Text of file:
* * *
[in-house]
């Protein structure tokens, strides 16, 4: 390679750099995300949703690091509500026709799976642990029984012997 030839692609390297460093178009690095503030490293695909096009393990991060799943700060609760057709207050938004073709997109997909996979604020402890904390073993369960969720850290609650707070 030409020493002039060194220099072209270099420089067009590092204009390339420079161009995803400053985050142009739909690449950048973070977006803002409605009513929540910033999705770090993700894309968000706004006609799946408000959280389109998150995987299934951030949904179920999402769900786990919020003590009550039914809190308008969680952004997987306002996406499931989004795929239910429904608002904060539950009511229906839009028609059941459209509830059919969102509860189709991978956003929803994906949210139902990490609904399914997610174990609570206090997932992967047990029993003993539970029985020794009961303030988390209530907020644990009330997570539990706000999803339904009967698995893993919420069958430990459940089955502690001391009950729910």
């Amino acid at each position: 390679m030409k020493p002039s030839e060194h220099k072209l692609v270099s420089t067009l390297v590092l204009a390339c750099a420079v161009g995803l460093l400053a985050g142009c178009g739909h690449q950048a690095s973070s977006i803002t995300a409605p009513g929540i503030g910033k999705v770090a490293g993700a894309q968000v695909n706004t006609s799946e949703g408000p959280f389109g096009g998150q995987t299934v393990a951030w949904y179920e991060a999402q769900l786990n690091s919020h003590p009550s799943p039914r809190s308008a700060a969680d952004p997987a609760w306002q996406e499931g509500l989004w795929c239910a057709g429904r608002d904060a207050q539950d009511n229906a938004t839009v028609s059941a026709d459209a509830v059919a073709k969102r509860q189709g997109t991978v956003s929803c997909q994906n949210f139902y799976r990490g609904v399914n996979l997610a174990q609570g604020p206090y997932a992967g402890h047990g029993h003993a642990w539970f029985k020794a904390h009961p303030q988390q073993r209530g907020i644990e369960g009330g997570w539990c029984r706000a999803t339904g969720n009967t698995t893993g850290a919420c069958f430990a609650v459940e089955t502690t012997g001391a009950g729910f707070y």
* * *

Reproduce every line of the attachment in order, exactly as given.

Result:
[in-house]
């Protein structure tokens, strides 16, 4: 390679750099995300949703690091509500026709799976642990029984012997 030839692609390297460093178009690095503030490293695909096009393990991060799943700060609760057709207050938004073709997109997909996979604020402890904390073993369960969720850290609650707070 030409020493002039060194220099072209270099420089067009590092204009390339420079161009995803400053985050142009739909690449950048973070977006803002409605009513929540910033999705770090993700894309968000706004006609799946408000959280389109998150995987299934951030949904179920999402769900786990919020003590009550039914809190308008969680952004997987306002996406499931989004795929239910429904608002904060539950009511229906839009028609059941459209509830059919969102509860189709991978956003929803994906949210139902990490609904399914997610174990609570206090997932992967047990029993003993539970029985020794009961303030988390209530907020644990009330997570539990706000999803339904009967698995893993919420069958430990459940089955502690001391009950729910």
């Amino acid at each position: 390679m030409k020493p002039s030839e060194h220099k072209l692609v270099s420089t067009l390297v590092l204009a390339c750099a420079v161009g995803l460093l400053a985050g142009c178009g739909h690449q950048a690095s973070s977006i803002t995300a409605p009513g929540i503030g910033k999705v770090a490293g993700a894309q968000v695909n706004t006609s799946e949703g408000p959280f389109g096009g998150q995987t299934v393990a951030w949904y179920e991060a999402q769900l786990n690091s919020h003590p009550s799943p039914r809190s308008a700060a969680d952004p997987a609760w306002q996406e499931g509500l989004w795929c239910a057709g429904r608002d904060a207050q539950d009511n229906a938004t839009v028609s059941a026709d459209a509830v059919a073709k969102r509860q189709g997109t991978v956003s929803c997909q994906n949210f139902y799976r990490g609904v399914n996979l997610a174990q609570g604020p206090y997932a992967g402890h047990g029993h003993a642990w539970f029985k020794a904390h009961p303030q988390q073993r209530g907020i644990e369960g009330g997570w539990c029984r706000a999803t339904g969720n009967t698995t893993g850290a919420c069958f430990a609650v459940e089955t502690t012997g001391a009950g729910f707070y």